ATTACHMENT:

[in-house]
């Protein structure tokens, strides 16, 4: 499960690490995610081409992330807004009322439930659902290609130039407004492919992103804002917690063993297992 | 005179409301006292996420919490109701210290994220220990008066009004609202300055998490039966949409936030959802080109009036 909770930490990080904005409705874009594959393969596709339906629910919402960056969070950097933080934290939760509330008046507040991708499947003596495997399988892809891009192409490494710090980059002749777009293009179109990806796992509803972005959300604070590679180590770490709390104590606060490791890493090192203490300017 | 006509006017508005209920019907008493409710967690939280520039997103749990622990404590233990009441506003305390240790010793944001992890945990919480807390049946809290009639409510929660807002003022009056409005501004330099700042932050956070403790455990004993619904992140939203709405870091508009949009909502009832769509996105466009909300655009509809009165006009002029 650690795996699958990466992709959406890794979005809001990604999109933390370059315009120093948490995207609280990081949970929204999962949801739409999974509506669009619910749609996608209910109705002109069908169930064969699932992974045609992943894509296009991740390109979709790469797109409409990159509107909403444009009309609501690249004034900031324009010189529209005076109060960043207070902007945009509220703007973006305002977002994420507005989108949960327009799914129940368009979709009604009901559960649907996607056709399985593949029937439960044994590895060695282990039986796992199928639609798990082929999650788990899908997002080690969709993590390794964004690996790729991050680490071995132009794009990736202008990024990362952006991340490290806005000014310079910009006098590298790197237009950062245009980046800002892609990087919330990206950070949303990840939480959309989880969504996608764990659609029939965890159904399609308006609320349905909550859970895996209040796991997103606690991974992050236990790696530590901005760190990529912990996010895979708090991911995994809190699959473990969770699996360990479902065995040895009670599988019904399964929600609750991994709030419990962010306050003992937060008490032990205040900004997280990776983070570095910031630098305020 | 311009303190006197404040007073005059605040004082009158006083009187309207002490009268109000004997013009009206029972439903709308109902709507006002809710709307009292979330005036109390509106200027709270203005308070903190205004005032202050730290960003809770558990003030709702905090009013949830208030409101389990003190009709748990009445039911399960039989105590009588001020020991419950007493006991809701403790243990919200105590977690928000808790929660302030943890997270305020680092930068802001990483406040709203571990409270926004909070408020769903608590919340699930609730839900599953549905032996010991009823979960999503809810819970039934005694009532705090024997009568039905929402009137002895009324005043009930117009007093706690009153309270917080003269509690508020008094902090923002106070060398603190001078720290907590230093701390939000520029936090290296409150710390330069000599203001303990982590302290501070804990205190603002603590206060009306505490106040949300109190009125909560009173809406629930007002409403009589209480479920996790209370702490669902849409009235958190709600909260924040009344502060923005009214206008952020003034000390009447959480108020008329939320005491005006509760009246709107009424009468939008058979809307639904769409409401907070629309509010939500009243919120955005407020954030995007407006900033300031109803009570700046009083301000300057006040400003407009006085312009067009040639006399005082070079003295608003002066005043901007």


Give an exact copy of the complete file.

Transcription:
[in-house]
């Protein structure tokens, strides 16, 4: 499960690490995610081409992330807004009322439930659902290609130039407004492919992103804002917690063993297992 | 005179409301006292996420919490109701210290994220220990008066009004609202300055998490039966949409936030959802080109009036 909770930490990080904005409705874009594959393969596709339906629910919402960056969070950097933080934290939760509330008046507040991708499947003596495997399988892809891009192409490494710090980059002749777009293009179109990806796992509803972005959300604070590679180590770490709390104590606060490791890493090192203490300017 | 006509006017508005209920019907008493409710967690939280520039997103749990622990404590233990009441506003305390240790010793944001992890945990919480807390049946809290009639409510929660807002003022009056409005501004330099700042932050956070403790455990004993619904992140939203709405870091508009949009909502009832769509996105466009909300655009509809009165006009002029 650690795996699958990466992709959406890794979005809001990604999109933390370059315009120093948490995207609280990081949970929204999962949801739409999974509506669009619910749609996608209910109705002109069908169930064969699932992974045609992943894509296009991740390109979709790469797109409409990159509107909403444009009309609501690249004034900031324009010189529209005076109060960043207070902007945009509220703007973006305002977002994420507005989108949960327009799914129940368009979709009604009901559960649907996607056709399985593949029937439960044994590895060695282990039986796992199928639609798990082929999650788990899908997002080690969709993590390794964004690996790729991050680490071995132009794009990736202008990024990362952006991340490290806005000014310079910009006098590298790197237009950062245009980046800002892609990087919330990206950070949303990840939480959309989880969504996608764990659609029939965890159904399609308006609320349905909550859970895996209040796991997103606690991974992050236990790696530590901005760190990529912990996010895979708090991911995994809190699959473990969770699996360990479902065995040895009670599988019904399964929600609750991994709030419990962010306050003992937060008490032990205040900004997280990776983070570095910031630098305020 | 311009303190006197404040007073005059605040004082009158006083009187309207002490009268109000004997013009009206029972439903709308109902709507006002809710709307009292979330005036109390509106200027709270203005308070903190205004005032202050730290960003809770558990003030709702905090009013949830208030409101389990003190009709748990009445039911399960039989105590009588001020020991419950007493006991809701403790243990919200105590977690928000808790929660302030943890997270305020680092930068802001990483406040709203571990409270926004909070408020769903608590919340699930609730839900599953549905032996010991009823979960999503809810819970039934005694009532705090024997009568039905929402009137002895009324005043009930117009007093706690009153309270917080003269509690508020008094902090923002106070060398603190001078720290907590230093701390939000520029936090290296409150710390330069000599203001303990982590302290501070804990205190603002603590206060009306505490106040949300109190009125909560009173809406629930007002409403009589209480479920996790209370702490669902849409009235958190709600909260924040009344502060923005009214206008952020003034000390009447959480108020008329939320005491005006509760009246709107009424009468939008058979809307639904769409409401907070629309509010939500009243919120955005407020954030995007407006900033300031109803009570700046009083301000300057006040400003407009006085312009067009040639006399005082070079003295608003002066005043901007």